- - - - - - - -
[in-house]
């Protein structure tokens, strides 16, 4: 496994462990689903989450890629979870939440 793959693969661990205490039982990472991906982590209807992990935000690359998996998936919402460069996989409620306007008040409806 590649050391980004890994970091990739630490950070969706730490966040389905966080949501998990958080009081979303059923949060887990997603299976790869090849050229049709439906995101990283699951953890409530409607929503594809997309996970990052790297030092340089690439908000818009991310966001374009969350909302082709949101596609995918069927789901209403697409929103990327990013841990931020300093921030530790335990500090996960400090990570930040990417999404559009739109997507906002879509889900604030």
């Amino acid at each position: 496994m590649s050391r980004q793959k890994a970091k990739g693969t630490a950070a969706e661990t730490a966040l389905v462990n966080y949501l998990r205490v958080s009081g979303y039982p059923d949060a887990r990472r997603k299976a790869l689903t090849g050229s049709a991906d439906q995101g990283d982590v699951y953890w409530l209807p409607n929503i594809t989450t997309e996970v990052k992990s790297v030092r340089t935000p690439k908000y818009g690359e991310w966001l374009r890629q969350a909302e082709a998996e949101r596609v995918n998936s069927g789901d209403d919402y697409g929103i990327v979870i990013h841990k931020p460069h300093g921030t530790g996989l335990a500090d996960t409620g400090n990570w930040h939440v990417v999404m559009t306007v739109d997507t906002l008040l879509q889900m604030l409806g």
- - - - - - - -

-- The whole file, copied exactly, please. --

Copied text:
[in-house]
């Protein structure tokens, strides 16, 4: 496994462990689903989450890629979870939440 793959693969661990205490039982990472991906982590209807992990935000690359998996998936919402460069996989409620306007008040409806 590649050391980004890994970091990739630490950070969706730490966040389905966080949501998990958080009081979303059923949060887990997603299976790869090849050229049709439906995101990283699951953890409530409607929503594809997309996970990052790297030092340089690439908000818009991310966001374009969350909302082709949101596609995918069927789901209403697409929103990327990013841990931020300093921030530790335990500090996960400090990570930040990417999404559009739109997507906002879509889900604030």
């Amino acid at each position: 496994m590649s050391r980004q793959k890994a970091k990739g693969t630490a950070a969706e661990t730490a966040l389905v462990n966080y949501l998990r205490v958080s009081g979303y039982p059923d949060a887990r990472r997603k299976a790869l689903t090849g050229s049709a991906d439906q995101g990283d982590v699951y953890w409530l209807p409607n929503i594809t989450t997309e996970v990052k992990s790297v030092r340089t935000p690439k908000y818009g690359e991310w966001l374009r890629q969350a909302e082709a998996e949101r596609v995918n998936s069927g789901d209403d919402y697409g929103i990327v979870i990013h841990k931020p460069h300093g921030t530790g996989l335990a500090d996960t409620g400090n990570w930040h939440v990417v999404m559009t306007v739109d997507t906002l008040l879509q889900m604030l409806g």